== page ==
Tosta to represent Kendama USA at World Cup.
By John Hull – Citizen Sports Editor
Published: Friday, July 8, 2016 10:47 AM PDT
Elk Grove Citizen – News
Logan Tosta is a normal 12-year-old boy that lives in Elk Grove. He plays soccer, will be trying out for a part in a musical in a community theatre company. He plays basketball.
But, the soon-to-be seventh grader at Joseph Kerr Middle School is also one of the best Kendama players in the country.
In fact, Kendama USA has asked Tosta to be a part of our country’s representation at the Kendama World Cup, July 23 and 24 in Hatsukaichi, Japan.
In recent years, Kendama has become a craze, mainly amonst young people, but several older folks have played with the strangely-shaped wooden dowel with a round ball attached via a short rope. In fact, a couple of Tosta’s Kendama USA teammates are in their 30’s.
Kendama has been around for centuries. It’s origination is in Japan. Kendama is a toy, generally made from wood, with a main body, “ken”, a spike on the top, “kensaki”, a large cup on one side of the ken, “osara”, a smaller cup on the opposite side, “kozara” and it has a short string, “ito”, with a small ball, “tama,” attached. When playing with a Kendama the object is to do a series of tricks such as swinging the ball in the air and having it land on the spike or one of the cups.
Logan’s father, Seth, says his son has been a Kendama player since he was in third grade and now it is not unusual for him to be practicing all his tricks six to eight hours a day.
“It’s one of those things where his friends stopped playing Kendama, but he kept playing and kept playing and he’s got pretty good,” Seth said. “He’s put in hours and hours into it and always is playing (a Kendama).”
Kendama USA, the biggest manufacturer of Kendamas in this country., discovered Logan and is now sponsoring him in competitions on what is known as the “TRIBE” team.
“There’s some really stellar players on this TRIBE team including last year’s World Cup champion,” Seth said.
This year will be the third year for the Kendama World Cup, considered to be the Super Bowl of all Kendama competitions. Tosta and his teammates will compete individually against others from literally all over the world. The top prize will be $5,000.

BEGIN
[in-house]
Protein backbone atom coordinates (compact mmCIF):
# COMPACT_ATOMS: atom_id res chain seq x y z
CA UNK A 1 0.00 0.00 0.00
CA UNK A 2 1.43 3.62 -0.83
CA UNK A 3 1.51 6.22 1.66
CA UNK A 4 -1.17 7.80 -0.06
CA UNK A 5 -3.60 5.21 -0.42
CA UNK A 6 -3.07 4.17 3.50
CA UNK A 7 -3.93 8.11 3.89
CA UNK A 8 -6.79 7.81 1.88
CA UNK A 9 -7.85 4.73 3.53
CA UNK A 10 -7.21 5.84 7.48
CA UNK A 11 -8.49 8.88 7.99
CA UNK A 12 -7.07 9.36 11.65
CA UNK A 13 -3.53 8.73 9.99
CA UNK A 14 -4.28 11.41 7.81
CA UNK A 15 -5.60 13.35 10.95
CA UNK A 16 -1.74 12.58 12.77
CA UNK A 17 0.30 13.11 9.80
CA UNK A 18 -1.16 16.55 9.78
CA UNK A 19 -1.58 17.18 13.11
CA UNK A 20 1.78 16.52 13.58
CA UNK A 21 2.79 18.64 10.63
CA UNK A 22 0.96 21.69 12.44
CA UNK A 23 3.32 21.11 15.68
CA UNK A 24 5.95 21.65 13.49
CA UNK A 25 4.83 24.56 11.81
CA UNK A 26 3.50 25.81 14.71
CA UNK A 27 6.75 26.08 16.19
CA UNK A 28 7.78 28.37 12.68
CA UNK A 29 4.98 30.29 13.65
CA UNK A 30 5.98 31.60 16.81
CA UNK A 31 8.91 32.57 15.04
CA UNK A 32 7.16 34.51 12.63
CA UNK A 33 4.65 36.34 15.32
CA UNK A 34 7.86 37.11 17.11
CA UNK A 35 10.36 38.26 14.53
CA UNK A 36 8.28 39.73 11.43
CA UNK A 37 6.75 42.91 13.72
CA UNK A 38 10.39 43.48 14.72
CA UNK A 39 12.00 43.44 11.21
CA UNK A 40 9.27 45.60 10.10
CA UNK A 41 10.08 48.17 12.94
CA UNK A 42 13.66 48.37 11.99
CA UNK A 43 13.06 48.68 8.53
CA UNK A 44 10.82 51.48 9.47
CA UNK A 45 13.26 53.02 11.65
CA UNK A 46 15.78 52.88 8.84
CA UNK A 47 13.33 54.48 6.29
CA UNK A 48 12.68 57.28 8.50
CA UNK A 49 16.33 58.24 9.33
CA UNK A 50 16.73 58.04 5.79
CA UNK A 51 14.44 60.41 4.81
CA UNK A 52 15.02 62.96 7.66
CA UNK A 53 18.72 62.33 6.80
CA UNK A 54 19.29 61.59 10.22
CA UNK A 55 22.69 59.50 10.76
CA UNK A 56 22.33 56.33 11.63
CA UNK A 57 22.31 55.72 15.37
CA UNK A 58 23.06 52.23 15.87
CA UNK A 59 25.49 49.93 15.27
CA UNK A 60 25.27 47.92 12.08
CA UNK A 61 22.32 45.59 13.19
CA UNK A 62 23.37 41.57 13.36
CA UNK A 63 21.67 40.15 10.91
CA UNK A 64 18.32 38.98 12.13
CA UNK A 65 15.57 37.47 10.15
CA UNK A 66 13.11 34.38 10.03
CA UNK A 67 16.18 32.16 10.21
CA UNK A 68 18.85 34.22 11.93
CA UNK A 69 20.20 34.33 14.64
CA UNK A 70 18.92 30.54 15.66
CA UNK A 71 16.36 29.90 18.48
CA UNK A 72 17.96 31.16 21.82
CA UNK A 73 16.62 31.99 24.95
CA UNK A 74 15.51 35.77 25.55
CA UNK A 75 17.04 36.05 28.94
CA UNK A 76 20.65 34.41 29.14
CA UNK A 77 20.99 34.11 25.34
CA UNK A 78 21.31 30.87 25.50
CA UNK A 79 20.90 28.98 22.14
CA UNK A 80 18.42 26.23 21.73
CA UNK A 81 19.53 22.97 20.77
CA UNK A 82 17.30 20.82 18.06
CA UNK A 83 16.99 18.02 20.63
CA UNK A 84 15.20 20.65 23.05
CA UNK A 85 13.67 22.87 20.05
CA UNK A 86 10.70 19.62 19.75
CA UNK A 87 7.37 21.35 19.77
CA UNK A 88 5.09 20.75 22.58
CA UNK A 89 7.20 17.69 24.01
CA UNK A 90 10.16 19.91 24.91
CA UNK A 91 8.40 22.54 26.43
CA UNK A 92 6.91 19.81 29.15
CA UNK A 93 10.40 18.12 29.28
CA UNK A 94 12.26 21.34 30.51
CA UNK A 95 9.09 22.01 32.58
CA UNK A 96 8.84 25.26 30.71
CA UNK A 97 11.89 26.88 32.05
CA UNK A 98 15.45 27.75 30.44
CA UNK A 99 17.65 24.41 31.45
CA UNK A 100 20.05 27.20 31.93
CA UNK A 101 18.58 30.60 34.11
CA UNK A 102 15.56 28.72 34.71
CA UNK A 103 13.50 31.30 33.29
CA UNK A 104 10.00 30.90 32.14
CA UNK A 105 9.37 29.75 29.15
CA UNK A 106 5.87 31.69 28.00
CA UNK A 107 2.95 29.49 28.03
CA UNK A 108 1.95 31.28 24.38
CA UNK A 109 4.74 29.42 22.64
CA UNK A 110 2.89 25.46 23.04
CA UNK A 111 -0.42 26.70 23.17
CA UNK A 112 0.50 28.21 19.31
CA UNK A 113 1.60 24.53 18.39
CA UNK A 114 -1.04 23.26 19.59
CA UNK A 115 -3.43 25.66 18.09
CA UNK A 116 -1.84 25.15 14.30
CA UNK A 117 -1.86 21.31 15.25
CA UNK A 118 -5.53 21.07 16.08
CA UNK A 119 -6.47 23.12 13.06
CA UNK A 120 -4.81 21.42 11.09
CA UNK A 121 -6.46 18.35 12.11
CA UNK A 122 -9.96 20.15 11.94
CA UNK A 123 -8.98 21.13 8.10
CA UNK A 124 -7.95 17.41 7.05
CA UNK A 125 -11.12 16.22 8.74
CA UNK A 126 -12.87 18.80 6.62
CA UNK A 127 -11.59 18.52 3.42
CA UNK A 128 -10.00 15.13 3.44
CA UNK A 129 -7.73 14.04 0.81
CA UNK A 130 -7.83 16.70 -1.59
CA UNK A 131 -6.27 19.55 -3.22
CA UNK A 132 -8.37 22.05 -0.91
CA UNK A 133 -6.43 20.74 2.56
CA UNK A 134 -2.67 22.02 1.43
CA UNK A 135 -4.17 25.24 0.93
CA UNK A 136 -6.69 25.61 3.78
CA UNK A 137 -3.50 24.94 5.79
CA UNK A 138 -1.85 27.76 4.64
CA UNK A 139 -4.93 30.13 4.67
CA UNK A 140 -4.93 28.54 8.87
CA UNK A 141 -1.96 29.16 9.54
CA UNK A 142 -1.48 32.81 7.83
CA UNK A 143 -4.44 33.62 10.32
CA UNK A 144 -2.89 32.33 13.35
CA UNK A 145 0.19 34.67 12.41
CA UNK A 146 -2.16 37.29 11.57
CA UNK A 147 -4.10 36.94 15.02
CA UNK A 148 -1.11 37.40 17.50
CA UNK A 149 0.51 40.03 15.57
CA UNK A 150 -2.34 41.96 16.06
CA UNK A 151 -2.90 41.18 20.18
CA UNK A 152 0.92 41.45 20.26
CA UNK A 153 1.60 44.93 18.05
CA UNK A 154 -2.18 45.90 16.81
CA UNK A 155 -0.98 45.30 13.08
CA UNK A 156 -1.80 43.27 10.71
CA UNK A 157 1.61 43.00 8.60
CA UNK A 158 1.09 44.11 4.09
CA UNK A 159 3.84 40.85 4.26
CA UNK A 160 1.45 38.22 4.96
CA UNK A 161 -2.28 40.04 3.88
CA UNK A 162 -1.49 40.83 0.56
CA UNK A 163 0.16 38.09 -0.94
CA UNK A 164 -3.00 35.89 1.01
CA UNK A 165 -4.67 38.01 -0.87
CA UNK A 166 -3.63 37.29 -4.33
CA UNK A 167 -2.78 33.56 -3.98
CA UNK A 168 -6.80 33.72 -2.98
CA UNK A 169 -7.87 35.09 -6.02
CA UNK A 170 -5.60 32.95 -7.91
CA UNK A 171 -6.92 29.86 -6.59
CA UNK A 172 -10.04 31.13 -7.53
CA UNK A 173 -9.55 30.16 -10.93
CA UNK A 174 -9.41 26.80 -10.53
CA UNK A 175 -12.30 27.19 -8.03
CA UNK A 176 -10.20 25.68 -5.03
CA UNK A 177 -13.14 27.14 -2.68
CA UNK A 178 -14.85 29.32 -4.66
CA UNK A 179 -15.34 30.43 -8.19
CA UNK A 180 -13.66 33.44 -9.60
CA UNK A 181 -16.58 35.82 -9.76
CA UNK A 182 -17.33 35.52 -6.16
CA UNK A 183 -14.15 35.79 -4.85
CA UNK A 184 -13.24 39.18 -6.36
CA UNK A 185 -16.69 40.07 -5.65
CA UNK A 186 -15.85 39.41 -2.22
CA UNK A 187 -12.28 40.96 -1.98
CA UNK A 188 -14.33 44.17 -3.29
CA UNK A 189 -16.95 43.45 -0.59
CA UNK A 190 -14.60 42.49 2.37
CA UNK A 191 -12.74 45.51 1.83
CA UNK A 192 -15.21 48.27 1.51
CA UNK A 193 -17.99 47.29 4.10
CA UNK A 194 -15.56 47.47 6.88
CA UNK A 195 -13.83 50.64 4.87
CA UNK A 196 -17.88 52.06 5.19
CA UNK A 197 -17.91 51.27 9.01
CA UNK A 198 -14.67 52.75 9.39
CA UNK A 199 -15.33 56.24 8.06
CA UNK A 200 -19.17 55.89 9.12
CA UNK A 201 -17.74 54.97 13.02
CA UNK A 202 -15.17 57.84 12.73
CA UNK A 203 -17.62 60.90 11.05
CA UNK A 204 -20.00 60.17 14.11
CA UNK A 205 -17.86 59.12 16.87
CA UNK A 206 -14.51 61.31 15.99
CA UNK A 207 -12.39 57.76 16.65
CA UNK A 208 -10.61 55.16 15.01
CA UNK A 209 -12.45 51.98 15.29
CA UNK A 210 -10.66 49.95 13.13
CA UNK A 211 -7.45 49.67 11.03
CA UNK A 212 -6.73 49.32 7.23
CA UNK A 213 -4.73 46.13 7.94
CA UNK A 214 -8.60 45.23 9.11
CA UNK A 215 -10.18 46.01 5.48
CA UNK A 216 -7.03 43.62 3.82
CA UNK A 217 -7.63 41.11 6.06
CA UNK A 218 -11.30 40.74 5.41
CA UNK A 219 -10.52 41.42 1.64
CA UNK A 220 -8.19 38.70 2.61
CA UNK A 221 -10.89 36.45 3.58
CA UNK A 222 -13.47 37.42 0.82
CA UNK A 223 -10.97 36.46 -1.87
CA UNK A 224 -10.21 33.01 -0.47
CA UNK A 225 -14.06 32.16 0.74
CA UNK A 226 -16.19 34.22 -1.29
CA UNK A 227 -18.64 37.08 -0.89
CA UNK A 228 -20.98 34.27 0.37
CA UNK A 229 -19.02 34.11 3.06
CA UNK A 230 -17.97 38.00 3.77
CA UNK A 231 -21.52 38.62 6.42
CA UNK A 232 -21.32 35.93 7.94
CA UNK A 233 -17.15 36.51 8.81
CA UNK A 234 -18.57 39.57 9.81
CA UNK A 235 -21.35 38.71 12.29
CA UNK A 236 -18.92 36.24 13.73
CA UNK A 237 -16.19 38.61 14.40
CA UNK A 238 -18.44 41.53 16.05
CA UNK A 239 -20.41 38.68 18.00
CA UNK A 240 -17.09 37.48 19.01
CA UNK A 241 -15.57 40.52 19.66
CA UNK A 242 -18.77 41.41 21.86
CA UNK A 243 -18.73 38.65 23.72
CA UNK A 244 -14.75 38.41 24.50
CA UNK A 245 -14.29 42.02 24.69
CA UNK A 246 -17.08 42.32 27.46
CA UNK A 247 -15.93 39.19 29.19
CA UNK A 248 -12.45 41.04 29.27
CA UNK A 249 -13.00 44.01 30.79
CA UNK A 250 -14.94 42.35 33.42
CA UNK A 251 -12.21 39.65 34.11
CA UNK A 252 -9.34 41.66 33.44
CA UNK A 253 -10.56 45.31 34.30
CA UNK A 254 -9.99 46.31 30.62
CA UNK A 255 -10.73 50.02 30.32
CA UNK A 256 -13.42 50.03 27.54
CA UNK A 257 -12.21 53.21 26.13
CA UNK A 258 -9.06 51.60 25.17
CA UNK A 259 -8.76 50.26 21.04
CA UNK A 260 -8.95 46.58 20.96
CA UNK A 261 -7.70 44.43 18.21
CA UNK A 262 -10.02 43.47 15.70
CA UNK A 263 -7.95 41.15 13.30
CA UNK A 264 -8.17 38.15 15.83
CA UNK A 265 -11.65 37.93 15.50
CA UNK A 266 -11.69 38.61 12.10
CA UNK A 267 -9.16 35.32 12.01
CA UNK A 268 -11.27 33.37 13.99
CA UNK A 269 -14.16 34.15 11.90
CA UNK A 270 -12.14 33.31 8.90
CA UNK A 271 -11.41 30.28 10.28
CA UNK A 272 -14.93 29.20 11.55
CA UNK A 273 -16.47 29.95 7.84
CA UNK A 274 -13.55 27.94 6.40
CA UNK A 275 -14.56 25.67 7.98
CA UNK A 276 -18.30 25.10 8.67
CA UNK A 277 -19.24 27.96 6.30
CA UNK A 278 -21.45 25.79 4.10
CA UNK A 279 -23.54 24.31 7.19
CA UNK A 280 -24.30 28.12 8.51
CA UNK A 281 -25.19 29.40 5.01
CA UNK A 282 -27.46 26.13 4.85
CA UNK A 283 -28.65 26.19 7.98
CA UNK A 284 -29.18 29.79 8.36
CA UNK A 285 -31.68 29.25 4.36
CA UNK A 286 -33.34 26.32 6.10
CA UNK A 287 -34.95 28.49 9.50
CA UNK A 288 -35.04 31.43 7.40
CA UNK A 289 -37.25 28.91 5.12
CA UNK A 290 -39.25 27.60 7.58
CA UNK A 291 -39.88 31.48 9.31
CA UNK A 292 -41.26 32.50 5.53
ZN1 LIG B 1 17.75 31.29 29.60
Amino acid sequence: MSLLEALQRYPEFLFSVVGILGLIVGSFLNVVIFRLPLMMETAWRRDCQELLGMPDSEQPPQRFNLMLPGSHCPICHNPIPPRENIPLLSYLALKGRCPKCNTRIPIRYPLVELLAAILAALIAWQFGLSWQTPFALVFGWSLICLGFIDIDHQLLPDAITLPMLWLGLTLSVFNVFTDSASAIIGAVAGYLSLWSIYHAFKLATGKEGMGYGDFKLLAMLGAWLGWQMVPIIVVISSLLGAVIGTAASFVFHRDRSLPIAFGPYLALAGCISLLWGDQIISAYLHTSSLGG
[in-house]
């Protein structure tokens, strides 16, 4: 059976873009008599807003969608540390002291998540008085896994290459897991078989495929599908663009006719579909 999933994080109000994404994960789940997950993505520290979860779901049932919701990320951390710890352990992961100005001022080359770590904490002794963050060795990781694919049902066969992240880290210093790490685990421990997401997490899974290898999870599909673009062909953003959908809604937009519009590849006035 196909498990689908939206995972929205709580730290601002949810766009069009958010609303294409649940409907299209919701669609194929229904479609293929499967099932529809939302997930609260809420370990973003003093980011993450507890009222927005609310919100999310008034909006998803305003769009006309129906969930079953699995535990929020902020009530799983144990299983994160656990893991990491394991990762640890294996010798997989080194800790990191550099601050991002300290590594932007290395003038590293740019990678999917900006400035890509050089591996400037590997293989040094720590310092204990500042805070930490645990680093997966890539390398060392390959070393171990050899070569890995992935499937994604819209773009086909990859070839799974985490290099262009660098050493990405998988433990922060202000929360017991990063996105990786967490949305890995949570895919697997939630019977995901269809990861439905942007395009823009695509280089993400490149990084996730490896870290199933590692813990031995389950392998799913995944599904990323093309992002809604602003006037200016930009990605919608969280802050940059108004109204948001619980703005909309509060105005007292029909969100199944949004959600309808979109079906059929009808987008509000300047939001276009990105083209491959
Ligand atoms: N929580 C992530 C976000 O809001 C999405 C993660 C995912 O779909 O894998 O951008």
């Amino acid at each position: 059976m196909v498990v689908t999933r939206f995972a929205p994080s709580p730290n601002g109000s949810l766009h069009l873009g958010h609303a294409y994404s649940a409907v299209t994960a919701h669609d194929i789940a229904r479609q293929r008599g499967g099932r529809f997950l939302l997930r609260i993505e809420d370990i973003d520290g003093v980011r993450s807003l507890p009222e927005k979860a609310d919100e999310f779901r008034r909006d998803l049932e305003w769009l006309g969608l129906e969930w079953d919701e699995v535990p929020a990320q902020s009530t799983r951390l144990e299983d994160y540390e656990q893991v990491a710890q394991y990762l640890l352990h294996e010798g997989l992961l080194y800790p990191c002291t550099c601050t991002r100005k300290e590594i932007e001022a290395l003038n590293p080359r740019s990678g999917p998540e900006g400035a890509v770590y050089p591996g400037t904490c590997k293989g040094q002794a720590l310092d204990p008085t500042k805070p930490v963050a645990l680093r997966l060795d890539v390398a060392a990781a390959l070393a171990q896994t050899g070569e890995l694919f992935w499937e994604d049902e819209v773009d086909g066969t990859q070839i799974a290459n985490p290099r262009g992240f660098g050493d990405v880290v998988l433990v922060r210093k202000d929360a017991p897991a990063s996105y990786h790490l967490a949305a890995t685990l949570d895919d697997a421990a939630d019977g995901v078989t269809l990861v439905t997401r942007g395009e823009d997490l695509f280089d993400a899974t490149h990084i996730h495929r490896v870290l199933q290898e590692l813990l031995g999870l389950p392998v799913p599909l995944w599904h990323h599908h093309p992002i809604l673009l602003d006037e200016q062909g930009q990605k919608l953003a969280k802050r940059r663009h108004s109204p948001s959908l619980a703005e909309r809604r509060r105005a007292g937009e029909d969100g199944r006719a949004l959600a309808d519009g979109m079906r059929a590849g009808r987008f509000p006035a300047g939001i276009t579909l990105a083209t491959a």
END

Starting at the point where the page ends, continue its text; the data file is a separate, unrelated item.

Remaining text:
“This is the pinnacle of their sport,” Seth said. “It’s put on by GLOKEN, a company that makes Kendamas.”
A typical Kendama competition is a two-round affair. In the first round, each competitor will have two three-minute periods to perform a set of tricks. In the first period, a competitor selects five tricks to do. There’s a break in time and then in the second three-minute period, the competitor selects another five tricks to perform.
GLOKEN establishes a list of 100 tricks from which the competitors may choose. Every trick has a point value attached, anywhere from one to ten points.
“In each period you want to accumulate as many points as you can to advance to the finals,” Seth explained. “If you have enough points to finish in the top 24 then you move onto the finals.”
Last year the finalists scored 70 or more points in the opening rounds.
In the final round each competitor will get three-minutes on a stage in front of typically a large and boisterous crowd cheering him one as he does as many tricks as possible.
“The only different (in the finals) is that everything is ‘squared’ for your point totals,” Tosta said. “If you hit a ten-point trick on the finals’ stage, that’s worth 100 points.”
The points earned in the final three-minute period is added to the points in the earlier rounds for each competitor’s final score.
The competition will be live streamed on the GLOKEN website, gloken.net.
Seth admits he, too, likes to fiddle around with the Kendama.
“It would be funny to watch me as compared to Logan and his friends with the Kendama,” he laughed. “It’s comparing a world-class player to a novice.”
The past several months the entire family has been traveling across the country with Logan as he’s been entering different competitions.
“It’s really special to meet cool people that are into a niche thing,” Seth said. “He’s just 12-years old and most of the people competing are in their 20’s and they treat him like one of their own. They support him and look out for him. It’s something we thought would be a flash-in-the-pan for him, but he’s been so dedicated and consistent with it, not because he had to, but because he’s passionate about it.”
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